On the Tenth Day of Christmas, My True Love Gave to Me.....

By GabbyPA Latest Reply 2011-12-24 08:05:59 -0600
Started 2011-12-22 10:26:53 -0600

… ten Lords a leaping.

Well, that is pretty self explanatory and after my eight maids a milking, I was afraid to look too deep into this one.

So what I did was find a cool game you can print out and share with the kids on Christmas day. It's a puzzle where you find all the elements of the carol I have been posting. It is really neat. http://tlc.howstuffworks.com/family/find-the-...

4 replies

Young1s 2011-12-22 11:13:51 -0600 Report

Ahhh. I was so looking forward to hearing the back story, too.

GabbyPA 2011-12-23 08:11:16 -0600 Report

Due to popular demand.....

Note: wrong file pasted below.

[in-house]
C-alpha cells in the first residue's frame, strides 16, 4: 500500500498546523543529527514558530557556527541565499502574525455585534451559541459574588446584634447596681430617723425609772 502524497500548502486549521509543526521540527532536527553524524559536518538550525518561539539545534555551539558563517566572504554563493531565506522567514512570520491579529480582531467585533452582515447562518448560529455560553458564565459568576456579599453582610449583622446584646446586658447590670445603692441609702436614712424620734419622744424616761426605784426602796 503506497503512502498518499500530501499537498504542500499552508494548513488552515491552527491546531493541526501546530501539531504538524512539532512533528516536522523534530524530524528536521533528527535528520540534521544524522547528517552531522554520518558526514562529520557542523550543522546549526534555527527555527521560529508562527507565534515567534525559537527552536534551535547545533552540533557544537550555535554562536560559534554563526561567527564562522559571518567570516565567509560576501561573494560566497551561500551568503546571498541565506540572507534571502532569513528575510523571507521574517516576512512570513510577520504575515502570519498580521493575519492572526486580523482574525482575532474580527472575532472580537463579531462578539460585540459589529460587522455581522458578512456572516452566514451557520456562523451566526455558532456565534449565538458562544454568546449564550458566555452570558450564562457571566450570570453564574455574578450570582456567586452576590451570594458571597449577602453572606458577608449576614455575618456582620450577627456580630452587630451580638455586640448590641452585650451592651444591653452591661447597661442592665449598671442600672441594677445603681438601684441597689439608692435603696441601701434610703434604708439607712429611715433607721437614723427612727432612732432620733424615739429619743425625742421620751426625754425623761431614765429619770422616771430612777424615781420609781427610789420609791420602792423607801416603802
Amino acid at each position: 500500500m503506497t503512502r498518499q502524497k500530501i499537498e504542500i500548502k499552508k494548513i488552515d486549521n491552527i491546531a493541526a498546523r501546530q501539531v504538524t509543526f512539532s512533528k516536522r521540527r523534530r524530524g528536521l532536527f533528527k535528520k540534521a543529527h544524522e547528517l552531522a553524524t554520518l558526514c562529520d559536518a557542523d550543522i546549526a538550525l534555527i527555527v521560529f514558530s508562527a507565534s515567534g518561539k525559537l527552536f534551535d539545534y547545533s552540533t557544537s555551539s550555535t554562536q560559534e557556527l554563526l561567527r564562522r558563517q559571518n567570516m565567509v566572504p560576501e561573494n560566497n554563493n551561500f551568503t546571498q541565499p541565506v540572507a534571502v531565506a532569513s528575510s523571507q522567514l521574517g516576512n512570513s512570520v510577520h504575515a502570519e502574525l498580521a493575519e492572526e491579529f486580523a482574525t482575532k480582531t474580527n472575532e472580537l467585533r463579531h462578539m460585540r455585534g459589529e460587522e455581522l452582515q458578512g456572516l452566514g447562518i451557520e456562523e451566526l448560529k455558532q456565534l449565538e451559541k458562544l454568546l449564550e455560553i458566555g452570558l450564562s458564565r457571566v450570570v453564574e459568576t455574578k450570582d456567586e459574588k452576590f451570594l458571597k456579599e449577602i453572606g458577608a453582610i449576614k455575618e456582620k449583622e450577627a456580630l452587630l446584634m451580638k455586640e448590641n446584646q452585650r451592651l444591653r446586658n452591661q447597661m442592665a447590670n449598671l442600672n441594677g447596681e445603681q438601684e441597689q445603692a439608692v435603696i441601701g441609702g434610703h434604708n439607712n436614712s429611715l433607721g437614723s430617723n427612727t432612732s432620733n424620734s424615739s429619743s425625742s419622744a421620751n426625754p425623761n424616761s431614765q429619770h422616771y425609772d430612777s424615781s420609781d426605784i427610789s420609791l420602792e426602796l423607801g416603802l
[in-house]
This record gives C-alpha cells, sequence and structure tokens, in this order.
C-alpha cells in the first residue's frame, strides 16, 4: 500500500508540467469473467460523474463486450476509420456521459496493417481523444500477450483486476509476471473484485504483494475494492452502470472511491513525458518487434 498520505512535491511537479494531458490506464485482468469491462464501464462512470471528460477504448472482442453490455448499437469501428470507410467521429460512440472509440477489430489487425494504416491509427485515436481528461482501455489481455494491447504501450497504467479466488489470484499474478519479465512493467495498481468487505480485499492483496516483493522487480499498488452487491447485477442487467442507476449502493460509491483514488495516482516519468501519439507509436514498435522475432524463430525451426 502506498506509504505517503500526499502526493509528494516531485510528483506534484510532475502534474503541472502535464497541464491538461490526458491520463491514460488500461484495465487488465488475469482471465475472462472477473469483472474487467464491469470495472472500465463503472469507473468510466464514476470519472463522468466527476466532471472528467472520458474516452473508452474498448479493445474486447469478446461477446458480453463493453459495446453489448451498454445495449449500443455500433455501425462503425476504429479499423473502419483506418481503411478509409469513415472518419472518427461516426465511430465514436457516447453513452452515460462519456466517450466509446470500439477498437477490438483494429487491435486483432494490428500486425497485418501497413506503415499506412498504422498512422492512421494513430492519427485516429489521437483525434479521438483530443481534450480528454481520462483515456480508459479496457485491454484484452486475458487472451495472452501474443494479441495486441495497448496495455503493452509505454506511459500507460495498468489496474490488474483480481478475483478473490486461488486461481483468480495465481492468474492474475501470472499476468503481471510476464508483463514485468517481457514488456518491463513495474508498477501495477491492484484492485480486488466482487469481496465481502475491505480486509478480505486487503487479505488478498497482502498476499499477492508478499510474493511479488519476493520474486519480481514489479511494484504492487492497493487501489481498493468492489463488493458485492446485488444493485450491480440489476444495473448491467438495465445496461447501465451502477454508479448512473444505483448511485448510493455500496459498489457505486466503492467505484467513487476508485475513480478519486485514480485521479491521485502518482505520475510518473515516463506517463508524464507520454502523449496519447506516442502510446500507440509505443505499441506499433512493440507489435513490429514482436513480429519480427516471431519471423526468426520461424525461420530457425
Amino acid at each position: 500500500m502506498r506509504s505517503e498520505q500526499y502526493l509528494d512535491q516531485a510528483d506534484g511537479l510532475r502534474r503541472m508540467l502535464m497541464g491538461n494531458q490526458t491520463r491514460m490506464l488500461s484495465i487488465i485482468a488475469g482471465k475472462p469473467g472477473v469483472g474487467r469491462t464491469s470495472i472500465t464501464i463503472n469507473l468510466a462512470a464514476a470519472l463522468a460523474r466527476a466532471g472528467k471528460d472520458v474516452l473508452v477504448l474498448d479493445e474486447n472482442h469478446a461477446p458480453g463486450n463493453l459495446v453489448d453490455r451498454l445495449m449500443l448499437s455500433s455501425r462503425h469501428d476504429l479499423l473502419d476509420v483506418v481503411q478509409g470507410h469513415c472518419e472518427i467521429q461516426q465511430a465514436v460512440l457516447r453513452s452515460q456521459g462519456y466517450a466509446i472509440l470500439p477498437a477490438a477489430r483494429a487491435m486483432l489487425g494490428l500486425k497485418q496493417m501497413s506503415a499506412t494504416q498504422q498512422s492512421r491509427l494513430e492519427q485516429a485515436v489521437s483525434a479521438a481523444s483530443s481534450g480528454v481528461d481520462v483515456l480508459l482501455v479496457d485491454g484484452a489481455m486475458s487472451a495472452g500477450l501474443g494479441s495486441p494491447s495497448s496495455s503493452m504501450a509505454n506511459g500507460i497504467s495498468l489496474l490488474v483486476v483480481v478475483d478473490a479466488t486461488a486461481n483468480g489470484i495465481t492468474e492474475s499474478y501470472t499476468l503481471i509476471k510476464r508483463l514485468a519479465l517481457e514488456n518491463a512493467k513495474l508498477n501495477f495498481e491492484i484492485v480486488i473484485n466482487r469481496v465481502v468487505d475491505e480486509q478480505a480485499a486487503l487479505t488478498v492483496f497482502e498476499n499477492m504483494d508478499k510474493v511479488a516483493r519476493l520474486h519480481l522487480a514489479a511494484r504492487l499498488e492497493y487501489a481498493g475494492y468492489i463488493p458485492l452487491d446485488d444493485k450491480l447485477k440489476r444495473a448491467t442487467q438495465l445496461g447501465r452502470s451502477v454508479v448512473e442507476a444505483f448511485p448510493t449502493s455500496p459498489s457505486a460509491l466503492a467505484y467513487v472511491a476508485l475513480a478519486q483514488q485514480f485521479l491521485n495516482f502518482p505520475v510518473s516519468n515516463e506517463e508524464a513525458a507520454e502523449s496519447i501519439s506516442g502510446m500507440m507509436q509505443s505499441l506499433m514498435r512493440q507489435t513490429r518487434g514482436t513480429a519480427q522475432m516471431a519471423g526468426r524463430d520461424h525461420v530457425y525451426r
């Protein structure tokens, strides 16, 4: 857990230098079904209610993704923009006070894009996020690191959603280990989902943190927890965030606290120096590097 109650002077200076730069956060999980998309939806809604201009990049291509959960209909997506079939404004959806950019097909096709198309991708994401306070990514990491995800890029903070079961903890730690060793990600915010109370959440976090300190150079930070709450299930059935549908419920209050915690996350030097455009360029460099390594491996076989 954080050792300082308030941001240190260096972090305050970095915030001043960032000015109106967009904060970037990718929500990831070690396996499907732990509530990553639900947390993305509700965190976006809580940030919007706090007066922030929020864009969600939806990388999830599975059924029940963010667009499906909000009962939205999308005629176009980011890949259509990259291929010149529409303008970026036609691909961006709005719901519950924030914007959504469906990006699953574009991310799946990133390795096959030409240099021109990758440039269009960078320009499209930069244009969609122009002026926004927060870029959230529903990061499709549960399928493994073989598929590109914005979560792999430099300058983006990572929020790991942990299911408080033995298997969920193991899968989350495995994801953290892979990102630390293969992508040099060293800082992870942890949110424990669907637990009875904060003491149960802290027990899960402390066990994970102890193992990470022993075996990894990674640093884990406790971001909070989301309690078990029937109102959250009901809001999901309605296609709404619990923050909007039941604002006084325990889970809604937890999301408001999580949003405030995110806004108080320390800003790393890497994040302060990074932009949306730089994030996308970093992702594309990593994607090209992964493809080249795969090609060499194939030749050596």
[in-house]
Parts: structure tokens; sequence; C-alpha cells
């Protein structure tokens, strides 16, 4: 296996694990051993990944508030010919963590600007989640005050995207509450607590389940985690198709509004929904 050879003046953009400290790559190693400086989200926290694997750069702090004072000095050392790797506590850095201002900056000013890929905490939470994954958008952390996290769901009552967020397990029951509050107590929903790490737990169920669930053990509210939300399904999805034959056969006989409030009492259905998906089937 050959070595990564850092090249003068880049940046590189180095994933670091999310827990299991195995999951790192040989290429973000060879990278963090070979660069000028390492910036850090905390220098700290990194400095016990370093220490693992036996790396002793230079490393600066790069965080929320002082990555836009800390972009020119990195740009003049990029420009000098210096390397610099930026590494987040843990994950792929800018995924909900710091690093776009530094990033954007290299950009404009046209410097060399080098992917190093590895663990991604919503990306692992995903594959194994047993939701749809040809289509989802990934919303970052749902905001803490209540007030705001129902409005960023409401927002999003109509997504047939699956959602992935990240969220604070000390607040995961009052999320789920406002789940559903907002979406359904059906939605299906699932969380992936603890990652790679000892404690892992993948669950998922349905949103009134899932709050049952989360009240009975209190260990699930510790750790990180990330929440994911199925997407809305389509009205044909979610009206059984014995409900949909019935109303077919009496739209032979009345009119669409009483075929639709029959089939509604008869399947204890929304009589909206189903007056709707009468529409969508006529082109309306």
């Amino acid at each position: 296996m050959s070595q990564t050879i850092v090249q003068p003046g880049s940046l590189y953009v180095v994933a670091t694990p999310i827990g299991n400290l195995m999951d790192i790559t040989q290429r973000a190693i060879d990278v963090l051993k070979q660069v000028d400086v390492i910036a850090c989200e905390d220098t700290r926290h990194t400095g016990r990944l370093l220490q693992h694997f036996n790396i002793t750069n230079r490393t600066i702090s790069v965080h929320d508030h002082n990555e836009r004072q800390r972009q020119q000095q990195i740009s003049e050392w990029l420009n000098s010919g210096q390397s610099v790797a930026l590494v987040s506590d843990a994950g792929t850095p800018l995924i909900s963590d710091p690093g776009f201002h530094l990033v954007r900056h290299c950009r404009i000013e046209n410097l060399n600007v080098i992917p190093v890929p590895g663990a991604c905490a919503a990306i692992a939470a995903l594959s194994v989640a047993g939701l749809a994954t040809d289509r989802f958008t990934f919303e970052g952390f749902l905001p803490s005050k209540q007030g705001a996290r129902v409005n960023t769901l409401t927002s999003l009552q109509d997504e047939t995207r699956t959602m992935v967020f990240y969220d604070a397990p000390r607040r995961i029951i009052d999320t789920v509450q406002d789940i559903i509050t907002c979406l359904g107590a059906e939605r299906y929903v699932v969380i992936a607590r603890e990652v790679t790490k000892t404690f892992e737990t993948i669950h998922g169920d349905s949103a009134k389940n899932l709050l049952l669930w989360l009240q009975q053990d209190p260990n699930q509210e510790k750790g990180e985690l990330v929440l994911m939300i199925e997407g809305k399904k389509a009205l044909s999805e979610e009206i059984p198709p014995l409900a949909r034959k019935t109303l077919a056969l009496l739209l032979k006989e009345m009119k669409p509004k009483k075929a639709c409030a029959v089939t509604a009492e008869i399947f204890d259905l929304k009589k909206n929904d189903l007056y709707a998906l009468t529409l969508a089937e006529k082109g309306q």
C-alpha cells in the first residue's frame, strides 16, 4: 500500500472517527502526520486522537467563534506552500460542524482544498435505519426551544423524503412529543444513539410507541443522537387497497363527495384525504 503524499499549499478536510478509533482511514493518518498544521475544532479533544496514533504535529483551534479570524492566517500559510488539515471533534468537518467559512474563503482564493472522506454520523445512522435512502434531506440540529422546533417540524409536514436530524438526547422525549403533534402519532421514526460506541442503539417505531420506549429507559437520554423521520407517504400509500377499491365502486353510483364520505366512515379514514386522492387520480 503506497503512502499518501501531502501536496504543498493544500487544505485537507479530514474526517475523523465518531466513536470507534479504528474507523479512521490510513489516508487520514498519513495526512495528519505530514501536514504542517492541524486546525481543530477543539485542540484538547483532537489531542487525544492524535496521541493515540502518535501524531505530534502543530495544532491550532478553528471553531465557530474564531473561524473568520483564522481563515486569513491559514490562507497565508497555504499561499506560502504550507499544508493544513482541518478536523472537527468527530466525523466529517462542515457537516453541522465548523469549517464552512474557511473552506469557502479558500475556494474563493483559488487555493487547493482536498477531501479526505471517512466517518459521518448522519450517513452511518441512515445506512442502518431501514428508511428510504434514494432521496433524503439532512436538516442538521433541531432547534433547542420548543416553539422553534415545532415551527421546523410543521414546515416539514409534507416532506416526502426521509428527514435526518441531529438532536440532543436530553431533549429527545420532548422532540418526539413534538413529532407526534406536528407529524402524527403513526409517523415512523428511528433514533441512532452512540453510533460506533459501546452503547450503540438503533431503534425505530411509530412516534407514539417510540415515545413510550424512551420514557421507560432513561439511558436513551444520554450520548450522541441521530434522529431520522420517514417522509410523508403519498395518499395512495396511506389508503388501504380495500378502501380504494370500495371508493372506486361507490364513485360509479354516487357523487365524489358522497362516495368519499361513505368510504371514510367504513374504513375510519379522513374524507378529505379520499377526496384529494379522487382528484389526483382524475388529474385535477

The ten lords a-leaping most likely refers to leaping dancers (called morris dancers) who performed leaping dances between courses at feasts.

This type of wild and strenuous dancing probably evolved from more ancient war and fertility dances and would have been a popular form of entertainment for this type of function.

Unlike the nine ladies dancing in the previous stanza where the dancers appear to have been guests dancing for enjoyment, these were professional dancers brought in to entertain the guests while they dined.

Morris dancing itself was a popular form of folk dancing in the fifteenth and sixteenth centuries and possibly earlier. Both King Henry VIII and his daughter Queen Elizabeth I had professional Morris Dance Troupes perform as part of the entertainment at feasts.

Young1s 2011-12-23 08:33:34 -0600 Report

Not as risque as we thought it would be, huh? For some reason it brings to mind the Masked Ball scene in Van Helsing. With the twirlers, contortionists, acrobats, and such.

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